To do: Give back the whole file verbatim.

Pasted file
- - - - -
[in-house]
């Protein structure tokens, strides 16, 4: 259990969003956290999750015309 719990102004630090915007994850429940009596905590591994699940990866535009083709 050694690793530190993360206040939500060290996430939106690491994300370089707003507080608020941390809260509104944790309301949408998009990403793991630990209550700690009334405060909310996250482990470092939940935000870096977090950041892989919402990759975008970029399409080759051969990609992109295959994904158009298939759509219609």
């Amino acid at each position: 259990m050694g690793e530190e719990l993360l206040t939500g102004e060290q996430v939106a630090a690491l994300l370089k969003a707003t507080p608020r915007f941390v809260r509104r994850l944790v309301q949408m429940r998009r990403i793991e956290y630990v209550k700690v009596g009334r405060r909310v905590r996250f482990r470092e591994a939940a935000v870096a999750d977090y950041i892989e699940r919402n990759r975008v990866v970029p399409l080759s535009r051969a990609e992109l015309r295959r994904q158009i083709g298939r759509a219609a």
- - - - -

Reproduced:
[in-house]
């Protein structure tokens, strides 16, 4: 259990969003956290999750015309 719990102004630090915007994850429940009596905590591994699940990866535009083709 050694690793530190993360206040939500060290996430939106690491994300370089707003507080608020941390809260509104944790309301949408998009990403793991630990209550700690009334405060909310996250482990470092939940935000870096977090950041892989919402990759975008970029399409080759051969990609992109295959994904158009298939759509219609």
């Amino acid at each position: 259990m050694g690793e530190e719990l993360l206040t939500g102004e060290q996430v939106a630090a690491l994300l370089k969003a707003t507080p608020r915007f941390v809260r509104r994850l944790v309301q949408m429940r998009r990403i793991e956290y630990v209550k700690v009596g009334r405060r909310v905590r996250f482990r470092e591994a939940a935000v870096a999750d977090y950041i892989e699940r919402n990759r975008v990866v970029p399409l080759s535009r051969a990609e992109l015309r295959r994904q158009i083709g298939r759509a219609a």